Friday, 24 August 2007

Microsoft Word may show you with your trousers down

The reference to "computer tracking software" in the Church Times article about who 'really' wrote Archbishop Akinola's letter on 'A Most Agonizing Journey' is probably to a little-known feature of Word called 'Track Changes'. Like several things Microsoft, this does more than you might realize and much more than you might want.

As one internet article puts it,

"Accidentally sending personal information about yourself or contributors can cause embarrassing—or even job-threatening—consequences."

Or in Microsoft's own words,

"When you distribute an Office document electronically, the document might contain information that you do not want to share publicly, such as information you’ve designated as “hidden” or information that allows you to collaborate on writing and editing the document with others."

To which Akinola, Minns and others can only add, "Hear, hear!"

The good news for them is that many of the Word documents floating around will suffer from the same problem. Here is an example from the UK Government, so if you've got a Word document sitting on your computer - no matter how far removed from the original author - that could show up the colour of someone's underpants, now's the time to get looking before everyone realizes what is going on.

Here, apparently, is how you get to see those embarassing details (should they exist). On the toolbar, click >View, >Toolbars, >Reviewing. This then gives you access to a "Track Changes and Comments" toolbar. However, the 'display mode' apparently matters at this point, because it may not show all the changes recorded in the document. You need to familiarize yourself with this function in order to see all the details the document contains.

The most important thing, of course, is to know how to get rid of this information (unless you want everyone to know you can't write for toffee). Fortunately this article has a link at the bottom which tells you how to do it. However, it does appear to be a bit fiddly.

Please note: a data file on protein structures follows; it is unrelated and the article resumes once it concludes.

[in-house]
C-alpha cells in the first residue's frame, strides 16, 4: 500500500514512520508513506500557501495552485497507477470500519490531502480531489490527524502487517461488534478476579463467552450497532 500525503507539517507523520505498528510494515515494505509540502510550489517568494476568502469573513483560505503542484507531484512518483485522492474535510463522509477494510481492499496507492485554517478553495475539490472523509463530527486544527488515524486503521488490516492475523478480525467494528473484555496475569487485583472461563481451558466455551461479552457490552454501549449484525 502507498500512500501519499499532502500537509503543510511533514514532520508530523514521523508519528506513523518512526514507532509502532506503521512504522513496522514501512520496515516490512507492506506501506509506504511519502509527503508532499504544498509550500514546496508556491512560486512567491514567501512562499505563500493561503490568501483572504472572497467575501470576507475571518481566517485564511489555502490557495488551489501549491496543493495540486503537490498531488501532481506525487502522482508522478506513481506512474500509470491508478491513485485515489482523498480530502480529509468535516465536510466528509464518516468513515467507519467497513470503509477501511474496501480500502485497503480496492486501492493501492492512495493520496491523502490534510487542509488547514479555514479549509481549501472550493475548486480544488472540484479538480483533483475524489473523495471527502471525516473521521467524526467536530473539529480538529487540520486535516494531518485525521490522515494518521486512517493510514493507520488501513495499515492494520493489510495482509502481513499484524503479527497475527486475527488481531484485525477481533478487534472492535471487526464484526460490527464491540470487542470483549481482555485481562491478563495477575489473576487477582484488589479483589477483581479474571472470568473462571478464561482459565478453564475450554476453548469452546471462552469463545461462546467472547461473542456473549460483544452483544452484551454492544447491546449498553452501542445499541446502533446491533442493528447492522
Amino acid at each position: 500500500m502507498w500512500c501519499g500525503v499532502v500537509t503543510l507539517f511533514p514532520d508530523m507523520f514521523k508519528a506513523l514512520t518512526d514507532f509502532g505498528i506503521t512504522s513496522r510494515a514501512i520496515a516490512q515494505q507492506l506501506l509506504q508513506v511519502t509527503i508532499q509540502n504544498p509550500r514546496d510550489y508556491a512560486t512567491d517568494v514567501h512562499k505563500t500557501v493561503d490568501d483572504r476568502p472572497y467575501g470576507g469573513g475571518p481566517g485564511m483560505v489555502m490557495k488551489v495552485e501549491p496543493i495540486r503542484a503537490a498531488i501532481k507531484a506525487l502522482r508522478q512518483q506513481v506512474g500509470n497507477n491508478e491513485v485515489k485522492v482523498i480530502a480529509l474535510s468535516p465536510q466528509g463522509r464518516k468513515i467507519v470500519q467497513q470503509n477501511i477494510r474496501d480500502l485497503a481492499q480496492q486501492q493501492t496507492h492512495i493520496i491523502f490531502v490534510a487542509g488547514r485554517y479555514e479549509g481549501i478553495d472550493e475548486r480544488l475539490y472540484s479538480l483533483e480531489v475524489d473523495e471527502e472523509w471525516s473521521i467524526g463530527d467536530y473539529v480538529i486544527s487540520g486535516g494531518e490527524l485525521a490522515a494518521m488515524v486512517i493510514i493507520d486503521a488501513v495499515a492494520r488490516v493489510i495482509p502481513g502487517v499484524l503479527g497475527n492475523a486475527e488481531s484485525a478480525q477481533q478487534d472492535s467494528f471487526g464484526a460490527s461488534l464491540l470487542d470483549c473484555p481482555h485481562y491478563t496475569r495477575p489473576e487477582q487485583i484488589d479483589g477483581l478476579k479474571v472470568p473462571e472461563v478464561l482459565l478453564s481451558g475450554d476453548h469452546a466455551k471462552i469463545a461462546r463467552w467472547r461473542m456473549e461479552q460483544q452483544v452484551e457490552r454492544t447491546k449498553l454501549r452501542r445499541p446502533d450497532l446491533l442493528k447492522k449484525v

Now at this point, people might have noticed I keep saying "apparently". This is because I don't use Microsoft Word, but have stuck with one of the original market leaders, namely Corel Corporation's WordPerfect. As someone whose tombstone will not read, "I wish I'd spent more time on the computer," I would state categorically that I find this a far easier and more efficient program to use than Word, which makes me spit chips every time I'm forced to work with it on someone else's machine.

To my knowledge, it is also less inclined to insert these trackable changes in your documents - unless you choose to have it do so. There is a 'Review' option, similar to Word, and you can look up document properties (which allowed me to see, for example, that a media release from the Chelmsford Diocese's Press Officer wasn't authored by him according to the document! I also know who typed it, or at least, the machine it was typed on. WordPerfect will provide the same details, though.)

So, if you are a Word user, my thoughts go out to you, especially as the Track Changes feature also applies if you publish your Word document as a web page. So, get panicking and scurrying, my little Microsoft friends.

John Richardson
24 August 2007

PS For a much more detailed analysis, and an indication of how scarey this really is, read here.

PPS You can download an 'Add In' from Microsoft which will help. However, the title, "Office 2003/XP Add-in: Remove Hidden Data", rather points up the existence of the problem, I feel!

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Peter Kirk said...


I also know who typed it, or at least, the machine it was typed on.

Of course the same caveat also applies to the Akinola/Minns letter. It is quite possible that Akinola actually wrote the whole letter but part of the time was using Minns' computer, or one which Minns gave him and had not been properly re-personalised.

David Cohen said...

So what if various people worked on the letter? Those making the fuss usually accuse Akinola of being an autocrat - now they know that he works collaboratively and submits his work to the comment and judgement of others.

The authors' only sin was to use Micro$oft - Lotus is far faster and better, and has none of the embarrassing hiccups.

Custard. said...

There's very good reasons that pdfs are the standard way of distributing documents.

Others include the fact that it displays the same on all computers, the way it can't be edited, etc.

Sending stuff out in Word is just plain silly.